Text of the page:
In Guanajuato Marriage Is About Love, Not Gender
By Jesús Aguado and Tania Noriz
The Mexican Supreme Court (SCJN) declared unconstitutional the Civil Code that bans same-sex states’ marriage, including the State of Guanajuato. The SCJN considers any link between marriage and personal sexual preferences and/or procreation as discriminatory. Now the judges responsible for the Civil Registry in Guanajuato and all over Mexico must marry same-sex couples requesting the service.
The announcement from the Supreme Court came during the second week in June, previous to the celebration of the International Day of Sexual Diversity celebrated on June 28.
Meanwhile in Guanajuato, Governor Miguel Márquez Márquez is keeping his distance from the topic and leaving decisions to the local deputies. The government Secretariat, Antonio Salvador García López, responsible for civil registries, does not know what to do, and the president of the State Court, Miguel Valadez Reyes, has given the green light to applications for a “writ of amparo,” a remedy for the protection of individual constitutional rights that can be requested from the court that in this case would allow the lesbian, gay, bisexual, and transgender (LGBT) couples to get married in the state.
The first week of June, the SCJN ordered the placement of the jurisprudential thesis 43/2015 in the Judicial Weekly Publication. The document states that all state laws considering the purpose of marriage as procreation or defining marriage as the “union between a man and a woman” are unconstitutional. That thesis quietly opens the doors to gay marriages across the country. If the objective of the marriage were procreation, “then people of certain ages or with health problems could not get married,” remarked Leticia Bonifaz, general director of Studies, Promotion and Development of Human Rights at the SCJN. Bonifaz also commented that the thesis was issued after several resolutions in favor of same-sex couples asking for their right to be married.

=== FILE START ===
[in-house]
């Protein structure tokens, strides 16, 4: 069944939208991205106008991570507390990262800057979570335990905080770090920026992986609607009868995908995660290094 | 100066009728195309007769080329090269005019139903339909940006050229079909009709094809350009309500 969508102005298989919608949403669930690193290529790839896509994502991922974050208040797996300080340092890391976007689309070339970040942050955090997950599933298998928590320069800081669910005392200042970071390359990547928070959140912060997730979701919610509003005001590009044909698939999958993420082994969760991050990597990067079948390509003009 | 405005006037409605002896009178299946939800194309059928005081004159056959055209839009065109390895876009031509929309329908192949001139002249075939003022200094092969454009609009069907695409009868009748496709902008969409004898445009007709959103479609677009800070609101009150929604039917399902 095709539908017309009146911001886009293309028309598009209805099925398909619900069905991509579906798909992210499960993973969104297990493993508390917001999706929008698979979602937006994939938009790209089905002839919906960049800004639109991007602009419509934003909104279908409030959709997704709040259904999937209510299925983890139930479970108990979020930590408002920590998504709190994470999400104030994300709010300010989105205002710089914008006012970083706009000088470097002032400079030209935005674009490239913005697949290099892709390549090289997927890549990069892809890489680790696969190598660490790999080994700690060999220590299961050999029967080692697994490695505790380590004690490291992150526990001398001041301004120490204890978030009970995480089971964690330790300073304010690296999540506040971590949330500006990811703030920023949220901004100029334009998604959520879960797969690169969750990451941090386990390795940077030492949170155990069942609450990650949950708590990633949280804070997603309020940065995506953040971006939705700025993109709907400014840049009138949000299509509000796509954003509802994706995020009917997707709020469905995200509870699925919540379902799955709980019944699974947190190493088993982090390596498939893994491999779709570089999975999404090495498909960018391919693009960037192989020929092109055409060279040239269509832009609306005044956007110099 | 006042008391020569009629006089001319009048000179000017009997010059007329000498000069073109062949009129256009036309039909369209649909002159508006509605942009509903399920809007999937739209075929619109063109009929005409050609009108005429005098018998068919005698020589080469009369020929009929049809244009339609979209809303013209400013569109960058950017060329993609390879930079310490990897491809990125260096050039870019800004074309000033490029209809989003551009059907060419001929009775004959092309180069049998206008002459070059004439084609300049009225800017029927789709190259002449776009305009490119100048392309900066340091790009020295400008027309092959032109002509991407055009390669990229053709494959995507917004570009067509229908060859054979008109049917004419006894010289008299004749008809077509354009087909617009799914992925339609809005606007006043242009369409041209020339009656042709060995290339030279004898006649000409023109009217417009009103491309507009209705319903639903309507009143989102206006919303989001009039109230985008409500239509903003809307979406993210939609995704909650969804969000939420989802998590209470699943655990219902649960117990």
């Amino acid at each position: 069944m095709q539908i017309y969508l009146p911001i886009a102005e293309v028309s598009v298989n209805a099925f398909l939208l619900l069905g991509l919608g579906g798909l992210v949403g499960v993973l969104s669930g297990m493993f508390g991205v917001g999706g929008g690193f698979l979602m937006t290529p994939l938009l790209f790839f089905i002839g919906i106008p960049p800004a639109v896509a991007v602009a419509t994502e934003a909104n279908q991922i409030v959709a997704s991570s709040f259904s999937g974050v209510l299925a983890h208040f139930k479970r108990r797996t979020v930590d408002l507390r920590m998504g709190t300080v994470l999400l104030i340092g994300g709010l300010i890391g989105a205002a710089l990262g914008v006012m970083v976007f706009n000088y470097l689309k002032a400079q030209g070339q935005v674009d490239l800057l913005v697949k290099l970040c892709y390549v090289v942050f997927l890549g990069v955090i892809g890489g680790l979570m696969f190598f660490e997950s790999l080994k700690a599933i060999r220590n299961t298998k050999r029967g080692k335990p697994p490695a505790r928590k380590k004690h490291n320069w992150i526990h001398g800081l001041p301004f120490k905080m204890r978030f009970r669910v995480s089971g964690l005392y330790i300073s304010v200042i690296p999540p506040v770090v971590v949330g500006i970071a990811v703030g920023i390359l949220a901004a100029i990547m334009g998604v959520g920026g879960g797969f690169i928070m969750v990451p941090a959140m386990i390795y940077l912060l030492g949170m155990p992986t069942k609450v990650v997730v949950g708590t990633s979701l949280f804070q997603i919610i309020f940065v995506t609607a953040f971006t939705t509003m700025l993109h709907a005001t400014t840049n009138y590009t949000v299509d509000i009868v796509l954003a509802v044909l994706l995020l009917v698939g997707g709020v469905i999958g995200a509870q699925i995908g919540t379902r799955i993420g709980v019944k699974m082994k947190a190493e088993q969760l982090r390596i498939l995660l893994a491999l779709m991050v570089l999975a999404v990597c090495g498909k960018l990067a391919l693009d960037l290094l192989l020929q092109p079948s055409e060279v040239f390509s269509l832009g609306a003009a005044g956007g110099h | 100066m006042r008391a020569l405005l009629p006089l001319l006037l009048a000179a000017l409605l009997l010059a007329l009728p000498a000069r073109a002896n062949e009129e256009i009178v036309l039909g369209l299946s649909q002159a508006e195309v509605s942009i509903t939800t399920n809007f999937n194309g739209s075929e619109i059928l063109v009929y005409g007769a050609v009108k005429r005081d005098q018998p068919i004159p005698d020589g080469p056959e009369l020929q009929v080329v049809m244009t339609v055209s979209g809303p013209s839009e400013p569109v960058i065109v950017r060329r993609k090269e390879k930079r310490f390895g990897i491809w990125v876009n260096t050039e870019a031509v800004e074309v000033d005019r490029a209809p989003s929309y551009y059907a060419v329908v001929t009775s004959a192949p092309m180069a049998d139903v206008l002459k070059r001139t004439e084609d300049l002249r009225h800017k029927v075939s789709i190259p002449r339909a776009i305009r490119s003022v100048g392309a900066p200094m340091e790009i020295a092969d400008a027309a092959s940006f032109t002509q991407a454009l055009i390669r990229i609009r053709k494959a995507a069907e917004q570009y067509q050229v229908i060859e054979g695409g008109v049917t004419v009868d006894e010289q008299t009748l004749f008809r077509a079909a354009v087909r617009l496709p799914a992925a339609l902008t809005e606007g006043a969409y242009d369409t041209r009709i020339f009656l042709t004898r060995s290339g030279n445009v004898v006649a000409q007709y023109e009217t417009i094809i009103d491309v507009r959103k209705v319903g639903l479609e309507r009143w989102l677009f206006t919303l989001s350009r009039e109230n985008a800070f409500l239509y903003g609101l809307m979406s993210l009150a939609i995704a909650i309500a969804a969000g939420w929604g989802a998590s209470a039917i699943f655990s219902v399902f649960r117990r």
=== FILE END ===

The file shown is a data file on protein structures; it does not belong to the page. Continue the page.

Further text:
The Guanajuato Civil Code does not include a definition of marriage or a statement that it ought to be between a man and a woman. However, in its fifth chapter, on marriage, part 144 states that every union contrary to “perpetuation of the species would not proceed.” In the following articles, it mentions the couple getting married as “spouses” and later as “the husband and the woman.” In April this year at the state congress, the local deputies from the Commission of Justice, presided over by the PRI party, presented a proposal for reforming the Civil Code to make same-sex marriages legal; however, the initiative was not even able get to a plenary session, PRI deputy Martha Helena Lara commented to Atención, due to the interest of the PAN legislators (18, half of the congress). “They do care more about politics than the society,” she said. In 2010, then governor Juan Manuel Oliva Ramírez, along with other governors from the PAN party, presented a document to the Mexican Supreme Court against the legalization of same-sex marriage and adoption in the Federal District. This document didn’t proceed because the governors could not interfere in decisions of other local congresses.
However, because modifications to the Guanajuato Civil Code have not been made yet, same-sex couples who want to get married in the state must present their amparos to proceed.
The State Public Servant’s Positions Governor Miguel Márquez Márquez